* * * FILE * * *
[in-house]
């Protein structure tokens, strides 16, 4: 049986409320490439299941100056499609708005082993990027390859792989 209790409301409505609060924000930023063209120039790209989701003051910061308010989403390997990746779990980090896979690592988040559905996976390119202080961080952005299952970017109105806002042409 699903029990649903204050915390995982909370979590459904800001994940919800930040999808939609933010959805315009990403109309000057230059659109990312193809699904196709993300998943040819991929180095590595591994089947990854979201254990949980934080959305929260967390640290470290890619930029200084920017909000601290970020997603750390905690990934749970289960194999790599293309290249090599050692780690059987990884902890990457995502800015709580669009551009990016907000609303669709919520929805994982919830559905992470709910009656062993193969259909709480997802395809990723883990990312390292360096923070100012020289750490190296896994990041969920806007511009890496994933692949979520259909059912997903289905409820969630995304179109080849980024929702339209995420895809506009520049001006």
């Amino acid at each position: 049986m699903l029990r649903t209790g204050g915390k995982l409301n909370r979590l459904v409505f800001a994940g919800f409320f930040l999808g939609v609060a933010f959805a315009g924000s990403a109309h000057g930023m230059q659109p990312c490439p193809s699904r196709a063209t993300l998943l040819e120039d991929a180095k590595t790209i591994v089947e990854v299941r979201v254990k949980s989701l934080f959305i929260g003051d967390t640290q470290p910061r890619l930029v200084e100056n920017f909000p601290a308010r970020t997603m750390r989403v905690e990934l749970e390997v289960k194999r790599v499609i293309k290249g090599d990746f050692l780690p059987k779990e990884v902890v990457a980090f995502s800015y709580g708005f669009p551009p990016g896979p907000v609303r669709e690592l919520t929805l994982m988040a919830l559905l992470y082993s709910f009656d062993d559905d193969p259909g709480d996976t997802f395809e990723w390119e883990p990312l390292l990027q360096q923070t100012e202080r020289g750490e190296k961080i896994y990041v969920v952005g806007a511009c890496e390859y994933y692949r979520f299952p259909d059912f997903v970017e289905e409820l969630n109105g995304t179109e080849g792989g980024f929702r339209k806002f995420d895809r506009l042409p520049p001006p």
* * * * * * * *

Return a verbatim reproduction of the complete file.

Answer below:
[in-house]
């Protein structure tokens, strides 16, 4: 049986409320490439299941100056499609708005082993990027390859792989 209790409301409505609060924000930023063209120039790209989701003051910061308010989403390997990746779990980090896979690592988040559905996976390119202080961080952005299952970017109105806002042409 699903029990649903204050915390995982909370979590459904800001994940919800930040999808939609933010959805315009990403109309000057230059659109990312193809699904196709993300998943040819991929180095590595591994089947990854979201254990949980934080959305929260967390640290470290890619930029200084920017909000601290970020997603750390905690990934749970289960194999790599293309290249090599050692780690059987990884902890990457995502800015709580669009551009990016907000609303669709919520929805994982919830559905992470709910009656062993193969259909709480997802395809990723883990990312390292360096923070100012020289750490190296896994990041969920806007511009890496994933692949979520259909059912997903289905409820969630995304179109080849980024929702339209995420895809506009520049001006």
């Amino acid at each position: 049986m699903l029990r649903t209790g204050g915390k995982l409301n909370r979590l459904v409505f800001a994940g919800f409320f930040l999808g939609v609060a933010f959805a315009g924000s990403a109309h000057g930023m230059q659109p990312c490439p193809s699904r196709a063209t993300l998943l040819e120039d991929a180095k590595t790209i591994v089947e990854v299941r979201v254990k949980s989701l934080f959305i929260g003051d967390t640290q470290p910061r890619l930029v200084e100056n920017f909000p601290a308010r970020t997603m750390r989403v905690e990934l749970e390997v289960k194999r790599v499609i293309k290249g090599d990746f050692l780690p059987k779990e990884v902890v990457a980090f995502s800015y709580g708005f669009p551009p990016g896979p907000v609303r669709e690592l919520t929805l994982m988040a919830l559905l992470y082993s709910f009656d062993d559905d193969p259909g709480d996976t997802f395809e990723w390119e883990p990312l390292l990027q360096q923070t100012e202080r020289g750490e190296k961080i896994y990041v969920v952005g806007a511009c890496e390859y994933y692949r979520f299952p259909d059912f997903v970017e289905e409820l969630n109105g995304t179109e080849g792989g980024f929702r339209k806002f995420d895809r506009l042409p520049p001006p």